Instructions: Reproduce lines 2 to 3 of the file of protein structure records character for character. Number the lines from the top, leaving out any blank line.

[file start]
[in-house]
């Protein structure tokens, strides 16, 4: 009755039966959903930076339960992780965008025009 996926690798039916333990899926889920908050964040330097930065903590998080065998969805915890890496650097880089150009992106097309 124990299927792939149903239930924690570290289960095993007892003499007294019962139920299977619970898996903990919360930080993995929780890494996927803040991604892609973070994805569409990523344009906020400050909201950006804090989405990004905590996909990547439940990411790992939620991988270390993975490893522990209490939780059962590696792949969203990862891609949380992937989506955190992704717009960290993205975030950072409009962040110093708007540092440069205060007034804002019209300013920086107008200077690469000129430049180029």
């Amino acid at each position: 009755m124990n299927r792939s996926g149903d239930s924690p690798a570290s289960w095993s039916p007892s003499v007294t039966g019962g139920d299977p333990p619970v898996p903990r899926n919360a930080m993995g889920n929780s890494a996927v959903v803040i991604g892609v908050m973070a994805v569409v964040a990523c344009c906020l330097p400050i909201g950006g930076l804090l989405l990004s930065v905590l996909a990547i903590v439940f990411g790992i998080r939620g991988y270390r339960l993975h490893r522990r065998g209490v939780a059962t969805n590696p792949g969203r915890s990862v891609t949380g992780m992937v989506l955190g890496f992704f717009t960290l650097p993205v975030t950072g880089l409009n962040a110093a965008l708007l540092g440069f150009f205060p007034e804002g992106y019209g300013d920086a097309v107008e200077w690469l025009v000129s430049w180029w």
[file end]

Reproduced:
């Protein structure tokens, strides 16, 4: 009755039966959903930076339960992780965008025009 996926690798039916333990899926889920908050964040330097930065903590998080065998969805915890890496650097880089150009992106097309 124990299927792939149903239930924690570290289960095993007892003499007294019962139920299977619970898996903990919360930080993995929780890494996927803040991604892609973070994805569409990523344009906020400050909201950006804090989405990004905590996909990547439940990411790992939620991988270390993975490893522990209490939780059962590696792949969203990862891609949380992937989506955190992704717009960290993205975030950072409009962040110093708007540092440069205060007034804002019209300013920086107008200077690469000129430049180029």
């Amino acid at each position: 009755m124990n299927r792939s996926g149903d239930s924690p690798a570290s289960w095993s039916p007892s003499v007294t039966g019962g139920d299977p333990p619970v898996p903990r899926n919360a930080m993995g889920n929780s890494a996927v959903v803040i991604g892609v908050m973070a994805v569409v964040a990523c344009c906020l330097p400050i909201g950006g930076l804090l989405l990004s930065v905590l996909a990547i903590v439940f990411g790992i998080r939620g991988y270390r339960l993975h490893r522990r065998g209490v939780a059962t969805n590696p792949g969203r915890s990862v891609t949380g992780m992937v989506l955190g890496f992704f717009t960290l650097p993205v975030t950072g880089l409009n962040a110093a965008l708007l540092g440069f150009f205060p007034e804002g992106y019209g300013d920086a097309v107008e200077w690469l025009v000129s430049w180029w």